Pics of the Eisenhower Executive Office Building and White House from the south

 

One of my main objectives today was to tour the new Dwight D. Eisenhower N MEM – the newest National Park Unit.  The first view is of the NE corner. The Memorial is on Independence Ave in front of the Department of Education, this was my 421st National Park Unit.

This view is from the NW corner – Eisenhower “The Boy”

Homecoming speech in Abilene KS, 1945

There is a “Normandy Coastline Curtain Façade” on the Education Building – it is best seen at night

Eisenhower was the Supreme Commander of the Allied Forces in Europe during World War II (1941-1945)

34th President of the U.S. (1953-1961), quote from Ike’s second inaugural address

 

The Ike Memorial visit was followed by three quick stops, see Blog for October 2018 for additional photos – World War II Memorial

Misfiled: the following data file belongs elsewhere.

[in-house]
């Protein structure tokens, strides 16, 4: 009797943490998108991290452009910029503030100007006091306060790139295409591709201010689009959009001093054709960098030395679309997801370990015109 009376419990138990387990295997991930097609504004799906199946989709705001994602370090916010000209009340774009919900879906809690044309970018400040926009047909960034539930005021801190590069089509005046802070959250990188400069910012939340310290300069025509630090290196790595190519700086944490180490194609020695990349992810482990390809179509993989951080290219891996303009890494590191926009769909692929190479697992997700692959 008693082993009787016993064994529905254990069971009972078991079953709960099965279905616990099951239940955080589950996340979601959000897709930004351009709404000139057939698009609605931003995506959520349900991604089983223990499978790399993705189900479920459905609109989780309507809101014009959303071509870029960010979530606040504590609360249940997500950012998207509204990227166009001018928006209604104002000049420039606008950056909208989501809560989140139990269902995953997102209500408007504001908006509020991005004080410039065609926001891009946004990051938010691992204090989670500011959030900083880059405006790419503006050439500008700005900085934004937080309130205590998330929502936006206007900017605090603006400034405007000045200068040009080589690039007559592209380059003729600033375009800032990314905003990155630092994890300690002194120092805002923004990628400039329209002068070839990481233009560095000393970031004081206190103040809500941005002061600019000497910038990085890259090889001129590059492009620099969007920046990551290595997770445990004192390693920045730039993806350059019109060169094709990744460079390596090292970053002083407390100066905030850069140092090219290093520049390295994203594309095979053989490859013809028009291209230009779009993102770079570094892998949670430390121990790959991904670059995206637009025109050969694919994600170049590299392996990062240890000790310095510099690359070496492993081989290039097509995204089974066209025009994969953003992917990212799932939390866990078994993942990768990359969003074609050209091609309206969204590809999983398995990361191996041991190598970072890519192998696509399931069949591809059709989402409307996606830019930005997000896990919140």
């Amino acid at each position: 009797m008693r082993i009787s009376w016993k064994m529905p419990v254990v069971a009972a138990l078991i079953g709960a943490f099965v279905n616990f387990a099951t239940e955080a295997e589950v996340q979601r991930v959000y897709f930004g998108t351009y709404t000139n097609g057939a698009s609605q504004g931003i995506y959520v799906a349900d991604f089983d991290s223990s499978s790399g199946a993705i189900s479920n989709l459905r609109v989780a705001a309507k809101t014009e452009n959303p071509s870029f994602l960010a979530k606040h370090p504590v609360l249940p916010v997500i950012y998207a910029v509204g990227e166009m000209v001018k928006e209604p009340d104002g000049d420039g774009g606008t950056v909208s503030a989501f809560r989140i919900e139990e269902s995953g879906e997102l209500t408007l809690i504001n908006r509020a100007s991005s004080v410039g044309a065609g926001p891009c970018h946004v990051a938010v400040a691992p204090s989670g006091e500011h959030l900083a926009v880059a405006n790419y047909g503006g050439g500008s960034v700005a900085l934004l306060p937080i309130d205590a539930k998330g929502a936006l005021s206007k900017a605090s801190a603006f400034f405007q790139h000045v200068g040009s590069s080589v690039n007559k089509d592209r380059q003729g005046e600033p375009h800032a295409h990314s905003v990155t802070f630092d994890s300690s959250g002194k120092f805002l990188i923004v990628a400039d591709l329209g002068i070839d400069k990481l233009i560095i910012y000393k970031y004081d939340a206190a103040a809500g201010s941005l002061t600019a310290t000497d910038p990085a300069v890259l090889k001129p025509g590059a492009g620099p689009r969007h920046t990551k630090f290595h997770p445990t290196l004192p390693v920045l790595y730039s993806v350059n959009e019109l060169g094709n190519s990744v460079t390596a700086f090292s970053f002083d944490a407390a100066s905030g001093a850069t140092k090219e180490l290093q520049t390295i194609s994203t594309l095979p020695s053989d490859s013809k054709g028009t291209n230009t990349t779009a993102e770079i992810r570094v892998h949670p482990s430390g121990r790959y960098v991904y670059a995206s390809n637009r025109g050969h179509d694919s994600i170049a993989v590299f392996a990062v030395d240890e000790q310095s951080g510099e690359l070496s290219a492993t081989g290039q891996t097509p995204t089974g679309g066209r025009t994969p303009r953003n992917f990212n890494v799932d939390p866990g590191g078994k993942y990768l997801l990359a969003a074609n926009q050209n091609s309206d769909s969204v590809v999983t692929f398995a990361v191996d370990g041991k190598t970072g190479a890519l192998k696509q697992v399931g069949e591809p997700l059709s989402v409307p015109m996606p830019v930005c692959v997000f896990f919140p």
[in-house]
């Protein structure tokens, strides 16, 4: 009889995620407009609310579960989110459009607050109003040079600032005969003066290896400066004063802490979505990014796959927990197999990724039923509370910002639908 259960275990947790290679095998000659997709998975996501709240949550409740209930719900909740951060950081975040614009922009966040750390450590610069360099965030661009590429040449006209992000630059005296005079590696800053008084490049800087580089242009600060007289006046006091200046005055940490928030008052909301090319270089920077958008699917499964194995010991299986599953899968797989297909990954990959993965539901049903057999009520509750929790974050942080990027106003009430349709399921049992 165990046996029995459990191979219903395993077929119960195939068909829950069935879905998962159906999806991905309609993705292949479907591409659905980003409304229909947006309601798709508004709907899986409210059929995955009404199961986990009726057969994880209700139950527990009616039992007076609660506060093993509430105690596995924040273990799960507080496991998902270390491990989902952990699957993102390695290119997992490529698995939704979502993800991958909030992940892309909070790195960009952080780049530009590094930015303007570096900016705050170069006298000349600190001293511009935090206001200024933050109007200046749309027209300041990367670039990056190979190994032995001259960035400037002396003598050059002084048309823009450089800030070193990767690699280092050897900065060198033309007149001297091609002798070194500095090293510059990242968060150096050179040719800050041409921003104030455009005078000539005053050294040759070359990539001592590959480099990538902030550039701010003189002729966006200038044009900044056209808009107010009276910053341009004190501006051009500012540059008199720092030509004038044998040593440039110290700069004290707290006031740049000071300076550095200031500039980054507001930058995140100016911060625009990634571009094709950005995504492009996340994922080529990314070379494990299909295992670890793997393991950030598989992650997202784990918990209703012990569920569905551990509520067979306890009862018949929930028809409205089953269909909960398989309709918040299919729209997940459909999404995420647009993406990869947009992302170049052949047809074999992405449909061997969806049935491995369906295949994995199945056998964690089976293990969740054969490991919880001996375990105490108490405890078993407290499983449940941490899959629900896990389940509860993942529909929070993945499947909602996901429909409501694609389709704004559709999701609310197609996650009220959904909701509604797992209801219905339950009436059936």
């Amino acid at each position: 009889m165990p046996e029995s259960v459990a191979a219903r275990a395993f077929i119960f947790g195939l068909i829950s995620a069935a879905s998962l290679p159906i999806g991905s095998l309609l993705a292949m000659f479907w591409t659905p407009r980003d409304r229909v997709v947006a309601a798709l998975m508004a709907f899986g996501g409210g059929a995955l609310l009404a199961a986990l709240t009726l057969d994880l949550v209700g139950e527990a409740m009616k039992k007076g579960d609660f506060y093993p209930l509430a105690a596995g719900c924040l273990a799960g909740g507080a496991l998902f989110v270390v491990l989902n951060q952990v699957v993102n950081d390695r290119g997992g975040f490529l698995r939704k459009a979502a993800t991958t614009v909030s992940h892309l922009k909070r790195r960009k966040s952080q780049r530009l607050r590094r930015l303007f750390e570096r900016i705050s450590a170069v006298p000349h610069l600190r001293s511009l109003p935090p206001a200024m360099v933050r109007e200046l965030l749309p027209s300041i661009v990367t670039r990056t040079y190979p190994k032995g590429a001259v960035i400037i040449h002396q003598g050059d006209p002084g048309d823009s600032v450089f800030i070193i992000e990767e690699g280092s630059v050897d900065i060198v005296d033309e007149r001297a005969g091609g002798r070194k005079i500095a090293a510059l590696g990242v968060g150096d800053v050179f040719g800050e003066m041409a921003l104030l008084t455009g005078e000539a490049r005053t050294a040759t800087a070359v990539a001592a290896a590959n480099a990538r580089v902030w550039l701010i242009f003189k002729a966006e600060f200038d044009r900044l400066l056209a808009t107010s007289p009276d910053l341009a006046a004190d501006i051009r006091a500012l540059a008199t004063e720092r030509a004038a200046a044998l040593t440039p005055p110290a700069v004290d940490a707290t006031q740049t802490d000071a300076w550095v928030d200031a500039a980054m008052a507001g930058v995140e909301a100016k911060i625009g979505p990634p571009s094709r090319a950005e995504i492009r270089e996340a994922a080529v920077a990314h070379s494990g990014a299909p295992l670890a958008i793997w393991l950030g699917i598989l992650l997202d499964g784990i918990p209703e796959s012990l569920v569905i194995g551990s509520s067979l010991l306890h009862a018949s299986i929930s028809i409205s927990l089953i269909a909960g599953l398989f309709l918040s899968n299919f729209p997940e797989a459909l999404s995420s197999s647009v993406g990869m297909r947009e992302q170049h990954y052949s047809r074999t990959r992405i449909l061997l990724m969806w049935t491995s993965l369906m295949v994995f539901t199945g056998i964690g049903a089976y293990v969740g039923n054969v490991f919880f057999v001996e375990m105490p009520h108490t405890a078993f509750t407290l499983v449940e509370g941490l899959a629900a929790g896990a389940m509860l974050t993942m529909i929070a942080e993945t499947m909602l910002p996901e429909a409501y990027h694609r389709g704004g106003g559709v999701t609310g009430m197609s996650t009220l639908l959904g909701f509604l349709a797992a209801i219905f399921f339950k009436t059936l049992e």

Franklin Delano Roosevelt Memorial, FDR, our 32nd President, contracted polio in 1921 and used a wheelchair for the rest of his life.

Bread Line during 1930s depression

 

Vietnam Veterans Memorial – notice everyone wearing masks because of the pandemic

 

I then drove across the Potomac River to the U.S. Air Force Memorial in VA, which is between the Pentagon and Arlington National Cemetery

 

It was dedicated in 2006 – “The three memorial spires range from 201 feet (61 m) to 270 feet (82 m) high and appear to be soaring; its array of stainless steel arcs against the sky evoke the image of ‘contrails’ of the Air Force Thunderbirds as they peel back in a precision ‘bomb burst’ maneuver.’ Only three of the four contrails are depicted, at 120 degrees from each other, as the absent fourth suggests the missing man formation traditionally used at Air Force funeral fly-overs.”